Starring Neve Campbell, Courteney Cox, David Arquette, Britt Robertson, Emma Roberts, Hayden Panettiere, Rory Culkin, Nico Tortorella, Mary McDonnell, Alison Brie, Anthony Anderson, Aimee Teegarden, Marielle Jaffe, Anna Paquin, Kristen Bell, Shenae Grimes, and Lucy Hale.
Directed by Wes Craven
Like death and taxes, Scream 4 was always inevitable. Wes Craven’s self-referential, horror-reviving slasher “trilogy” raked in so much dough that it’s a shock Dimension Films waited over ten years before running back to their golden goose. Thankfully, the return of not only Craven but original screenwriter Kevin Williamson and the surviving cast elevates this one beyond the typical cash-in sequel. And while Scream 4 doesn’t re-invent the wheel, it’s far more entertaining than anything Craven has done since … well, Scream 2.
Sidney Prescott (Neve Campbell) has seen some shit. Thanks to the whorishness of her mother, several psychopathic Ghostface killers have murdered more people than Charles Bronson in what is undoubtedly the most elaborate web of revenge ever concocted. Over a decade later, Sid is enjoying her celebrity status with a popular tell-all book about surviving three consecutive bloodbaths, and the last stop of her book tour is her hometown of Woodsboro, where the murders in the first film took place. But no sooner does she reconnect with fellow survivors Dewey (Arquette) and Gale (Cox) than a whole new string of copycat murders pop up among the new generation of high schoolers. The motive: to “remake” the killings that put this backwoods town on the map.
Taking center stage (instead of the glorified cameo she had in Scream 3), Campbell makes a welcome return to her character and manages to re-invent the “final girl” slasher heroine as a tough-as-nails survivor who is more inclined to run at the killer than away from him. The supporting cast of fresh-faced Woodsboro High teenagers (who actually LOOK like teenagers for once) all handle their own and largely manage to avoid the annoying CW hipster types we’ve come to expect in these kind of films.
Every single actor gets at least one great moment, but the disappointment is that the chemistry among Campbell, Arquette and Cox – arguably the heart of this franchise – is seriously lacking this go-around. It doesn’t help that Dewey and Gale have been scaled back to the roles they had in the original, which means they mostly play second fiddle to the new cast.
In a way, this installment offers a very depressing commentary on horror since the last decade is only known for endless recycling and sequels. From its subversive opening sequence, it’s obvious that Kevin Williamson has all the ammunition he needs to lampoon the horror genre all over again – including the self-referential flicks he popularized – and he does it well. Despite the production’s well reported problems and numerous re-writes, Williamson’s voice is all over this film, and Scream 4 finds far more clever ways of poking fun of itself than any of those unfunny Scary Movie spoofs. The drawback is that this time the humor works better and sometimes against the suspense of the picture.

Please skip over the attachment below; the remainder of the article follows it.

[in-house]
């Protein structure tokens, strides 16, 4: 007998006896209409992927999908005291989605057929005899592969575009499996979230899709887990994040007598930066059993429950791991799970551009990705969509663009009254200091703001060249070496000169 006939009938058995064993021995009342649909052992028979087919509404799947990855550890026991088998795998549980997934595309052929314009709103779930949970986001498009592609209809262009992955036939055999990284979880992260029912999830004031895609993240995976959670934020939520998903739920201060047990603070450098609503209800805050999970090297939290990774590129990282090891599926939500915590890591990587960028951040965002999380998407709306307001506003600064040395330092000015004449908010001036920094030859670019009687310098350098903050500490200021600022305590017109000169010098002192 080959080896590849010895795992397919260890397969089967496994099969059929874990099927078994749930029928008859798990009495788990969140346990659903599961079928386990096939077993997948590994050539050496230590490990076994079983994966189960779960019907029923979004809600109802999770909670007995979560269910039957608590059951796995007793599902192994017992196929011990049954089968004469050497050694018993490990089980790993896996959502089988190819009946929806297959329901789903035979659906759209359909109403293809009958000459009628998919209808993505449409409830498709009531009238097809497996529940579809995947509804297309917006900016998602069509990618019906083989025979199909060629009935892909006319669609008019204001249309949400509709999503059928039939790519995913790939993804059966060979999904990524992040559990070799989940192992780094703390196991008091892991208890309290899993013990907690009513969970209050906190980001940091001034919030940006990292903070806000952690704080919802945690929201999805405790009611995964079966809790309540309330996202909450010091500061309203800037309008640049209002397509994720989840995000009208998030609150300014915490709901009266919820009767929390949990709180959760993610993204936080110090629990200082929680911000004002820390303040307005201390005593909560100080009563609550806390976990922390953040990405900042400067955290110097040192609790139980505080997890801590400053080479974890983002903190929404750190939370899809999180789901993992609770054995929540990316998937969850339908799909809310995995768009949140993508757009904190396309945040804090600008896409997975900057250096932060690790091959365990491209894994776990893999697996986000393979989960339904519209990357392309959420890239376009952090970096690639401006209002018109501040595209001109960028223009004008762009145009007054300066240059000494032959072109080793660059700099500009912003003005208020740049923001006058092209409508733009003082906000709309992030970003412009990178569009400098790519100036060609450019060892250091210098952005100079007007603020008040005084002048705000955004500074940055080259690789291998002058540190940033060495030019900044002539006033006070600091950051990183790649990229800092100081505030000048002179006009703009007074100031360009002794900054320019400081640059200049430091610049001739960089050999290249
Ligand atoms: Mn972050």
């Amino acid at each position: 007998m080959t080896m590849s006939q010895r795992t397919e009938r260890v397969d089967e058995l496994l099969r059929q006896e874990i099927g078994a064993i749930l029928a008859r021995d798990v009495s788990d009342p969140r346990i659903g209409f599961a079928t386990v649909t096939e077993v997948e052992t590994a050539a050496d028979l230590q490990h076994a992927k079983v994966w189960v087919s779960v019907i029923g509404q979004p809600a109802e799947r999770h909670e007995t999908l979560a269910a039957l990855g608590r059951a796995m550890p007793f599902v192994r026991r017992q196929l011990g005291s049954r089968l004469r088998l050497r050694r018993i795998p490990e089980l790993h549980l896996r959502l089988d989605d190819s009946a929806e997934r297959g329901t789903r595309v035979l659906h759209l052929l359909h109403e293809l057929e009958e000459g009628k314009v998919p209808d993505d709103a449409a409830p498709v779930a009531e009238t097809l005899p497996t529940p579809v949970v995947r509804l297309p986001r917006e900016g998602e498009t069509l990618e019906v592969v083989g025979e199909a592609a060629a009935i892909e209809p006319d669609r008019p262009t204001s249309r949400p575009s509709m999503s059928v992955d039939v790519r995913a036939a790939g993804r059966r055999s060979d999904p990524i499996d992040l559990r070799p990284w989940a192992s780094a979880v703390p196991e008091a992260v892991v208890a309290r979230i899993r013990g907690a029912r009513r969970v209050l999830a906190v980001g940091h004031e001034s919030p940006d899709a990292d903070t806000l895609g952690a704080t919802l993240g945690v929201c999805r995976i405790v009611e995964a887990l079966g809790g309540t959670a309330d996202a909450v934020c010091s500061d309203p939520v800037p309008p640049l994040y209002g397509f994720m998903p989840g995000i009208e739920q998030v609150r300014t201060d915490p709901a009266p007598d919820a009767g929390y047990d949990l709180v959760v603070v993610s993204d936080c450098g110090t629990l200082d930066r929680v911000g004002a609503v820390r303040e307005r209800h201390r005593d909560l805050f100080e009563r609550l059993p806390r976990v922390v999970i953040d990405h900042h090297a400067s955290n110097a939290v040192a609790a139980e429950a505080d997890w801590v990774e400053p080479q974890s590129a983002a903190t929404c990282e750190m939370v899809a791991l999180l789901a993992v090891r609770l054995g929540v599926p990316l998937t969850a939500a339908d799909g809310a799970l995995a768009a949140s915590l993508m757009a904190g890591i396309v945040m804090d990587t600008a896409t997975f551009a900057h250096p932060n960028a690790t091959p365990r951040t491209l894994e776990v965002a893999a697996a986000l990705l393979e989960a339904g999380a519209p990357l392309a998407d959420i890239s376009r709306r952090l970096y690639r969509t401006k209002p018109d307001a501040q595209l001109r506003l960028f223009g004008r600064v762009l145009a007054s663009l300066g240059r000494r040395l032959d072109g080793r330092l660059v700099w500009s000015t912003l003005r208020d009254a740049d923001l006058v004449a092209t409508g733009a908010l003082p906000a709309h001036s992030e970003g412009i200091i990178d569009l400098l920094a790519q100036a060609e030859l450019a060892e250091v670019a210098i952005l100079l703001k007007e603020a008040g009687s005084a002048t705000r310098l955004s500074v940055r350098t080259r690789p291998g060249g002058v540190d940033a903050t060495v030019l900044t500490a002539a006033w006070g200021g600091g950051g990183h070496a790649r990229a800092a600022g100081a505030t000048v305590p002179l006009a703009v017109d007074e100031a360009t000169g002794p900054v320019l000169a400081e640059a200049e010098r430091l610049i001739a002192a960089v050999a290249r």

Keeping up with the times, Scream 4 is also the darkest of the series with kills that are prolonged and far more brutal (when you think about what Craven had to cut from the original Scream to satisfy the MPAA back in 1996, it all feels pretty absurd since the bloodiest scenes in the first film don’t even match the tamest moments here). And while I loathe the remake trend and am glad to see Craven and Williamson disembowel it, this also comes as a double-edged sword (and a little odd, considering Craven himself has been largely behind the trend). The remake motif means that everything in Scream 4 hearkens back to the first movie so it’s constantly living in its shadow of the original. As a result, the film doesn’t feel particularly fresh … just late to the party.
That’s not to say that Craven and company do a bad job, but the limitations of the slasher genre definitely show. There are only so many ways Ghostface can call someone up before popping in for the kill, and no matter how many meta jokes and obscure movie references they throw in, there’s still that sense we’re running the gauntlet yet again.
All these flaws aside, there’s plenty to like about Craven’s return to Woodsboro. At the very least, it’s a far better series capper than the limp Scream 3 and further keeps the franchise out of direct-to-video hell. I have no doubt that Scream will eventually top the fictional Stab franchise with its amount of sequels, but there’s really not much left to say after this one. As it stands, Scream 4 works far better as a satirical black comedy than it does when it strives for actual horror.
3 out of 5